Host families we have worked with and readers of our blog periodically ask us “I’ve tried and tried but I can’t make it work. What should I do? Should I give up?” When we’re asked that question as coordinators, we all tend to get a bit vague and have trouble answering the question. It makes us uncomfortable; no one wants to ‘give up,’ and no one wants to be the one to say that someone else should give up.
In some ways, this blog post was easy to write. As coordinators and as host parents, we’ve seen first-hand the super placements that work great from the beginning, the ones that work great after some work, the ones that all parties think are “OK” but never quite click, and the ones where we know that it’s just not a good situation for a host family or student. So we had plenty to say, both from our own personal experience and from that of colleagues. But in other respects, this blog post was incredibly difficult to write. We didn’t like putting some of these words on paper. We like to think positive, and we know that cultural exchange and hosting a student can be a great experience for all involved. No one likes the idea of a failed placement. But that doesn’t mean sticking with it is always the right choice.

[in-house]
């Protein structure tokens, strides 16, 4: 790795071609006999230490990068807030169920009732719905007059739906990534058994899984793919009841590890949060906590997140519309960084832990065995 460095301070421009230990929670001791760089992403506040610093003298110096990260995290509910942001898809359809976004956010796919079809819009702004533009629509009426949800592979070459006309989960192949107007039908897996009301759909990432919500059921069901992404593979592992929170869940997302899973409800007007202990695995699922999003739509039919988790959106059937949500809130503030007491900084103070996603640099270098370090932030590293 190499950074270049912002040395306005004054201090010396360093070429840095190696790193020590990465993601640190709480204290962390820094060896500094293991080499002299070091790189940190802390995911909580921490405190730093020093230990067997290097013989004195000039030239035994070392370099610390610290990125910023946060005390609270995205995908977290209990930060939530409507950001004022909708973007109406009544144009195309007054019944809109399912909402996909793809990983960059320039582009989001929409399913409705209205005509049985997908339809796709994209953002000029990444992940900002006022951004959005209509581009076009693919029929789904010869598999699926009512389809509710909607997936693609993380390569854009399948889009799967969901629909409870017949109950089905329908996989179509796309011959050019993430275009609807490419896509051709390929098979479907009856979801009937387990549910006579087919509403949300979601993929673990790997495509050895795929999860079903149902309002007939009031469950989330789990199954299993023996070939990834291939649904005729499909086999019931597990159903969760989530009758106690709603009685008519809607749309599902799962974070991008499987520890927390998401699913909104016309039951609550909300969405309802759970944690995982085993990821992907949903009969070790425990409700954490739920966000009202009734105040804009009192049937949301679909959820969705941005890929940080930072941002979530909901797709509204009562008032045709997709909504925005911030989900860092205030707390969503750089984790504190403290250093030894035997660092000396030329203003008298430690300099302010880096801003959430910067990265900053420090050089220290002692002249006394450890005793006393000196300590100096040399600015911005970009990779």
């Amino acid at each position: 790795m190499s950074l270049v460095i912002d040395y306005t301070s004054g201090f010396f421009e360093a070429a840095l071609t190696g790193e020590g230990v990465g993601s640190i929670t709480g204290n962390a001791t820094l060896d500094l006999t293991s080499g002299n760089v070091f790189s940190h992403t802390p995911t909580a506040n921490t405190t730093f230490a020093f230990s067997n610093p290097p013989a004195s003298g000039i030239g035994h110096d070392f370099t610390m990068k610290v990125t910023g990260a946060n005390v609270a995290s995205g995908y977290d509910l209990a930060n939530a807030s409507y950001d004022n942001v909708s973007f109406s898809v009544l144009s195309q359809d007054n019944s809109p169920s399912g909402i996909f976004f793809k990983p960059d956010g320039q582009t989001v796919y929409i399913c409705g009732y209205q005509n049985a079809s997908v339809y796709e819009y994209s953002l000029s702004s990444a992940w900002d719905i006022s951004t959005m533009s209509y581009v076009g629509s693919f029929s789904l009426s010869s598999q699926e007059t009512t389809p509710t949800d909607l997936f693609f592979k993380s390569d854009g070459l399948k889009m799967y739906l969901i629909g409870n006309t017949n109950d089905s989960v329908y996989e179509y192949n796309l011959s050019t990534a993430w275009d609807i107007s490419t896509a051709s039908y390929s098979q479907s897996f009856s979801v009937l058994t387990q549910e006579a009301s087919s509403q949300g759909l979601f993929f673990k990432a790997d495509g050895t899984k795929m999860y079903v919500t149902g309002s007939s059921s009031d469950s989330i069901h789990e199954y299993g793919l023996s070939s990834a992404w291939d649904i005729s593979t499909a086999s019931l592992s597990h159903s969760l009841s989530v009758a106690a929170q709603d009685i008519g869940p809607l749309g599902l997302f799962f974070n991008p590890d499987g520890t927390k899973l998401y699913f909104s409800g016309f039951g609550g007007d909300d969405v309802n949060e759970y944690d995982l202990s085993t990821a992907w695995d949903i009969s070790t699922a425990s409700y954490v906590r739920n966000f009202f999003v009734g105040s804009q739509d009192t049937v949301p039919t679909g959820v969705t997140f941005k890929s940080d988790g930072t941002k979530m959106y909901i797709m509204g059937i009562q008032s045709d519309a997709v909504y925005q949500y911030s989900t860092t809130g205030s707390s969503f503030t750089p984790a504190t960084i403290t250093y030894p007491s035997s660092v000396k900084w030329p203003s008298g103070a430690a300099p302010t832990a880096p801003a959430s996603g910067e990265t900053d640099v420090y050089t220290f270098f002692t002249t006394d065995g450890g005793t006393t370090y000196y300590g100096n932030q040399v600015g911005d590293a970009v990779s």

We all enter into the process of hosting an exchange student with the goal of a mutually beneficial semester or academic year, and with the hope of establishing a life-long relationship. That’s what this is all about, and each of us wouldn’t continue hosting if we didn’t know it is possible! And truly, by this point of the year, many hosting placements around the U.S. are well on their way to this desired outcome. Our own student has noted how he knows our lifestyle, is familiar with the community’s landmarks, and feels that he knows the town’s “personality.” He understands what is expected of him from his U.S. high school. He and other students in our region are comfortable going out with friends on a Friday or Saturday night, and know what to tell their host parents regarding where they will be and who they will be with. They make jokes with host parents and host siblings, and know if it’s ok (or not!) to leave their shoes on in the house or leave their school books lying on the living room couch. They are used to going to the soccer games that their host family enjoys, visiting their host family’s extended family on weekends, and watching their host family’s favorite TV shows. It feels comforting and familiar now, and they have relaxed into their roles as members of the family.